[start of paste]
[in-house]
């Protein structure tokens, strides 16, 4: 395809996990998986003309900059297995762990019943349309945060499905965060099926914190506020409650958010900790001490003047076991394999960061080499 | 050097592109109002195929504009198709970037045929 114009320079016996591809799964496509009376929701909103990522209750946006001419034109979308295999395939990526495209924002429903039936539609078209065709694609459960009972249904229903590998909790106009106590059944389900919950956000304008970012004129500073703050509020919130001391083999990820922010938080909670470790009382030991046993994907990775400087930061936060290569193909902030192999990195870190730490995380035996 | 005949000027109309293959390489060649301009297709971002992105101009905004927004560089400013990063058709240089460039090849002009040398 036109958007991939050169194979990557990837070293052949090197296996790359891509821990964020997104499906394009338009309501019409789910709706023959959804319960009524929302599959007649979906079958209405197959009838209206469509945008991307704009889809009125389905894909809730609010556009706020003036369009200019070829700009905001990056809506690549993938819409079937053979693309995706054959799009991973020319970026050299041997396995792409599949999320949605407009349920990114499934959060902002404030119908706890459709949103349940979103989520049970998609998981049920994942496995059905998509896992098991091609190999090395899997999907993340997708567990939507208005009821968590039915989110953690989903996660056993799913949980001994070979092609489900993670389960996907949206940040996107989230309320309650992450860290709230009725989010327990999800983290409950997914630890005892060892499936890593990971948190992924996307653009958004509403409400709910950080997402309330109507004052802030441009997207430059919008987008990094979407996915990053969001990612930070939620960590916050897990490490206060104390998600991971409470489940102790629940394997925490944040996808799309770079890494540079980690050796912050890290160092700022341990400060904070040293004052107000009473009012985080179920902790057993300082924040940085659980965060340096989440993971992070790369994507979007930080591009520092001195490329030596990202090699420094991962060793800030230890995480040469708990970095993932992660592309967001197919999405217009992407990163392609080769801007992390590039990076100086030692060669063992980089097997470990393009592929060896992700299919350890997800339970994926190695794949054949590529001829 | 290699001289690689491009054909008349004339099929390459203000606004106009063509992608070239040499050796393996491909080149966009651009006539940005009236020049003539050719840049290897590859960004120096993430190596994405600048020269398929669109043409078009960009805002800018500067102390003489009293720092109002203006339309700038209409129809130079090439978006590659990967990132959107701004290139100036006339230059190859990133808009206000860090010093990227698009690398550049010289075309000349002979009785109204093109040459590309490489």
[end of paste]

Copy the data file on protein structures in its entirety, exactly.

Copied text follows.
[in-house]
């Protein structure tokens, strides 16, 4: 395809996990998986003309900059297995762990019943349309945060499905965060099926914190506020409650958010900790001490003047076991394999960061080499 | 050097592109109002195929504009198709970037045929 114009320079016996591809799964496509009376929701909103990522209750946006001419034109979308295999395939990526495209924002429903039936539609078209065709694609459960009972249904229903590998909790106009106590059944389900919950956000304008970012004129500073703050509020919130001391083999990820922010938080909670470790009382030991046993994907990775400087930061936060290569193909902030192999990195870190730490995380035996 | 005949000027109309293959390489060649301009297709971002992105101009905004927004560089400013990063058709240089460039090849002009040398 036109958007991939050169194979990557990837070293052949090197296996790359891509821990964020997104499906394009338009309501019409789910709706023959959804319960009524929302599959007649979906079958209405197959009838209206469509945008991307704009889809009125389905894909809730609010556009706020003036369009200019070829700009905001990056809506690549993938819409079937053979693309995706054959799009991973020319970026050299041997396995792409599949999320949605407009349920990114499934959060902002404030119908706890459709949103349940979103989520049970998609998981049920994942496995059905998509896992098991091609190999090395899997999907993340997708567990939507208005009821968590039915989110953690989903996660056993799913949980001994070979092609489900993670389960996907949206940040996107989230309320309650992450860290709230009725989010327990999800983290409950997914630890005892060892499936890593990971948190992924996307653009958004509403409400709910950080997402309330109507004052802030441009997207430059919008987008990094979407996915990053969001990612930070939620960590916050897990490490206060104390998600991971409470489940102790629940394997925490944040996808799309770079890494540079980690050796912050890290160092700022341990400060904070040293004052107000009473009012985080179920902790057993300082924040940085659980965060340096989440993971992070790369994507979007930080591009520092001195490329030596990202090699420094991962060793800030230890995480040469708990970095993932992660592309967001197919999405217009992407990163392609080769801007992390590039990076100086030692060669063992980089097997470990393009592929060896992700299919350890997800339970994926190695794949054949590529001829 | 290699001289690689491009054909008349004339099929390459203000606004106009063509992608070239040499050796393996491909080149966009651009006539940005009236020049003539050719840049290897590859960004120096993430190596994405600048020269398929669109043409078009960009805002800018500067102390003489009293720092109002203006339309700038209409129809130079090439978006590659990967990132959107701004290139100036006339230059190859990133808009206000860090010093990227698009690398550049010289075309000349002979009785109204093109040459590309490489």